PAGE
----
How a question led to a story: Review of You Don’t Know Me by Susan May Warren

Imagine you’re sitting on a plane and the woman sitting next to you is visibly upset. You’re naturally curious and compassionate, so you ask a question or two: How are you? and Why are you on this flight? The woman says she’s on the way to see her daughter, who is going into a federal witness protection program. She’s saying “good-bye.” Forever.

That happened to author Susan May Warren, and she turned the experience into a book, You Don’t Know Me, the sixth novel set in the fictional Minnesota town of Deep Haven. you dont know me cover

In the close-knit town, Annalise Decker is a devoted wife, supportive mother and community activist. Her husband is running for mayor, and life, from the outside, looks perfect. Then a federal agent shows up with news that could wreck her world: the man she testified against 20 years ago is out of jail and seeking revenge. And Annalise’s carefully guarded secret, that her real name is Deidre O’Reilly and she’s in the Witness Security Program, is in danger of being made known. She has to decide if she’ll give up the life she’s built on a lie to protect her family or entrust herself to the grace and love of her family and the protection of God.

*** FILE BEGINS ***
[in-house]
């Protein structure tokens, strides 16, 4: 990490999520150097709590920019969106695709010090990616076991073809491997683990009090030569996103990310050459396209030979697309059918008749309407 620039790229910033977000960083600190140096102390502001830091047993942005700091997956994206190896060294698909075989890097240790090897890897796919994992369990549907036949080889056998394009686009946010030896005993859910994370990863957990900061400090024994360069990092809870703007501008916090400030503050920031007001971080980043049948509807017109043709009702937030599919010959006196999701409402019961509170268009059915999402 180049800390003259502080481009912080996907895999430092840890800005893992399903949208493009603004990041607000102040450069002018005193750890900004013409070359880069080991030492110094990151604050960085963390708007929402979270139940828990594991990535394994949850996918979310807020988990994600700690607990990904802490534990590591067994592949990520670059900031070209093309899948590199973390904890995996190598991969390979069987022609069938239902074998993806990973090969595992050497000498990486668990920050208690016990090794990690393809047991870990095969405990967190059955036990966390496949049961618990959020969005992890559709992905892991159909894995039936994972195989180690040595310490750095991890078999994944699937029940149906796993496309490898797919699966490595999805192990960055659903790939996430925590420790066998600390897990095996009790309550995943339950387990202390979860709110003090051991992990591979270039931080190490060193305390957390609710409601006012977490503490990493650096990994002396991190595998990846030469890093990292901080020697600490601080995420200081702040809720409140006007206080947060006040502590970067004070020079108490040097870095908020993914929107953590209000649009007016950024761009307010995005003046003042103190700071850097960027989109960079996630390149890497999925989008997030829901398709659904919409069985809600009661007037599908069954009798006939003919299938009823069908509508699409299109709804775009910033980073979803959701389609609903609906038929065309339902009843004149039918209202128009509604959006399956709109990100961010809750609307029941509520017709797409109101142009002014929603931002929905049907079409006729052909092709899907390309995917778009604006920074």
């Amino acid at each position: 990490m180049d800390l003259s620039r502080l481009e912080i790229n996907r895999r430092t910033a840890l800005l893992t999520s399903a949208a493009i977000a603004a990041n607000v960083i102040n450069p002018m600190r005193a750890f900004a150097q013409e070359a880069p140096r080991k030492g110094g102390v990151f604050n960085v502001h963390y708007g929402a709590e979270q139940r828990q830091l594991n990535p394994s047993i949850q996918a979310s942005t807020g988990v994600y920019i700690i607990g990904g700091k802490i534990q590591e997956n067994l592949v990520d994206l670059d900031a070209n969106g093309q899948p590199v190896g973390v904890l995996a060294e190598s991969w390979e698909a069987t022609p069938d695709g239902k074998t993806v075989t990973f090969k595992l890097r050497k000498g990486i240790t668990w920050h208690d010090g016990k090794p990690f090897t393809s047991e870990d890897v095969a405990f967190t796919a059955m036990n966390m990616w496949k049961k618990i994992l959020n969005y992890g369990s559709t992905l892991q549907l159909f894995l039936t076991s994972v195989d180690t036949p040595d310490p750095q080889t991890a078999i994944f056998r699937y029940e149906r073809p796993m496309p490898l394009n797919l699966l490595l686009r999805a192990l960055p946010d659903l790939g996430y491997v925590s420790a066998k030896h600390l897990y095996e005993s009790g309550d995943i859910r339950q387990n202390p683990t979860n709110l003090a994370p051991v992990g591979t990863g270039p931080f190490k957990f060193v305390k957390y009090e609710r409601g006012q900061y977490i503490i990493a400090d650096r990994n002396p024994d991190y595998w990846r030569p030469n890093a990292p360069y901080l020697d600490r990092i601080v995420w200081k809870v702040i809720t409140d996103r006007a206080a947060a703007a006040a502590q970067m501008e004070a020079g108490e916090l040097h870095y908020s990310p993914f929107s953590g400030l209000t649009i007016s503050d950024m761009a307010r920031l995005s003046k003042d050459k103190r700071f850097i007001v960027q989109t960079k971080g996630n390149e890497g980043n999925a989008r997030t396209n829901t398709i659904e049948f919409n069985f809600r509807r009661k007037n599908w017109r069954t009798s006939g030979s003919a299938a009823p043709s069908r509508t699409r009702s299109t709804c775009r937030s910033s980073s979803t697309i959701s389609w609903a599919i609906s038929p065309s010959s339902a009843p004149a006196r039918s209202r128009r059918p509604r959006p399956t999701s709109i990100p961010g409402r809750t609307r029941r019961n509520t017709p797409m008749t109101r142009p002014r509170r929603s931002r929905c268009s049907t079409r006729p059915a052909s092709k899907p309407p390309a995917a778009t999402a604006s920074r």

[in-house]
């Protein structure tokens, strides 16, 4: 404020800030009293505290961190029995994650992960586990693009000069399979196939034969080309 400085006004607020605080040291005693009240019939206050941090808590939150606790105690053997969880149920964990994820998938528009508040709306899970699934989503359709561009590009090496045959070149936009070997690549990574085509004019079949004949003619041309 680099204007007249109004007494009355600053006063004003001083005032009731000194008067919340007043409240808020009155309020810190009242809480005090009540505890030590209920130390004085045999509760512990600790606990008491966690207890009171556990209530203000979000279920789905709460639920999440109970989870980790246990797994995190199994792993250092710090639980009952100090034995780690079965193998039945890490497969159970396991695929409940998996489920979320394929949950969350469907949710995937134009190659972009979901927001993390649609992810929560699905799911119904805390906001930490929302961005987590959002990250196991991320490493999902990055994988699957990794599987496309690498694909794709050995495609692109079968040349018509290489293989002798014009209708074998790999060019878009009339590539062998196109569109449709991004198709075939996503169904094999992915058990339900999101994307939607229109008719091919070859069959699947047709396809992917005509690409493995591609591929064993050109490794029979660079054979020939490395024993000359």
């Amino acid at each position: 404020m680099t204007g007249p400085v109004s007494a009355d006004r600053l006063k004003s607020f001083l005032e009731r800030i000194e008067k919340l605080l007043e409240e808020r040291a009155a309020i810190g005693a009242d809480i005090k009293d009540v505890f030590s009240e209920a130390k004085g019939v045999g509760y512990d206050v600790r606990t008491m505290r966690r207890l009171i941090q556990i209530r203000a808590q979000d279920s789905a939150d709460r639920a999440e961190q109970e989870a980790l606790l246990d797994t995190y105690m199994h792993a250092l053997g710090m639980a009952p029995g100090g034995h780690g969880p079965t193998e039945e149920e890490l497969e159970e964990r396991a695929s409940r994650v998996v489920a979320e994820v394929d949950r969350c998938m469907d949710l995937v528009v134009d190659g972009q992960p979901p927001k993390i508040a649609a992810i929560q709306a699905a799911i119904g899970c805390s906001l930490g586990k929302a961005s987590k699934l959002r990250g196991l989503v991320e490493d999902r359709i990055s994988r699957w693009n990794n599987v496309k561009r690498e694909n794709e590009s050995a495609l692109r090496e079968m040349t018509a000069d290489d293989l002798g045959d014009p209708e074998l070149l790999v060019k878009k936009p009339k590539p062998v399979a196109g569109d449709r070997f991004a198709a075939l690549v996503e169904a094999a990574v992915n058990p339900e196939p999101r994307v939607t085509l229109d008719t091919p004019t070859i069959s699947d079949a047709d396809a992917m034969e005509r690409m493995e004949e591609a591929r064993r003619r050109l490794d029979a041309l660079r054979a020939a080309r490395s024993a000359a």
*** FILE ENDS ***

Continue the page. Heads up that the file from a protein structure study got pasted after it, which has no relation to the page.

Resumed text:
I picked this book up on sale for Kindle before Christmas last year. I’ve read one other Deep Haven book and a novella, both of which made me eager to pick up another one in the series. Though they all take place in Deep Haven, you don’t have to read all of them or have read them in order. I’m not even sure which ones I’ve missed, but each time I’ve taken the trip to Deep Haven through Warren’s novels, I’ve not been disappointed.

Warren blends suspense, humor, romance and inspiration like a perfectly seasoned soup. Her stories are warm, comforting, hearty and keep you coming back for more.

I cannot imagine what it would be like to say good-bye to your family forever, start a new life and then have that life threatened. Annalise’s choices are not easy and Warren makes her struggle real to the rest of us, who probably will never have to face that kind of choice.

I appreciated, too, that this story was borne out of something that really happened to someone through an encounter the author had in real life. As a writer, that inspires me, because I see stories everywhere. Warren’s tale is encouraging in so many ways. It’s not fluff; it’s tough.

And more often than not, I’m loving books that aren’t afraid to go deep.

Check out the first chapter and see if a trip to Deep Haven is in order.


3 thoughts on “How a question led to a story: Review of You Don’t Know Me by Susan May Warren

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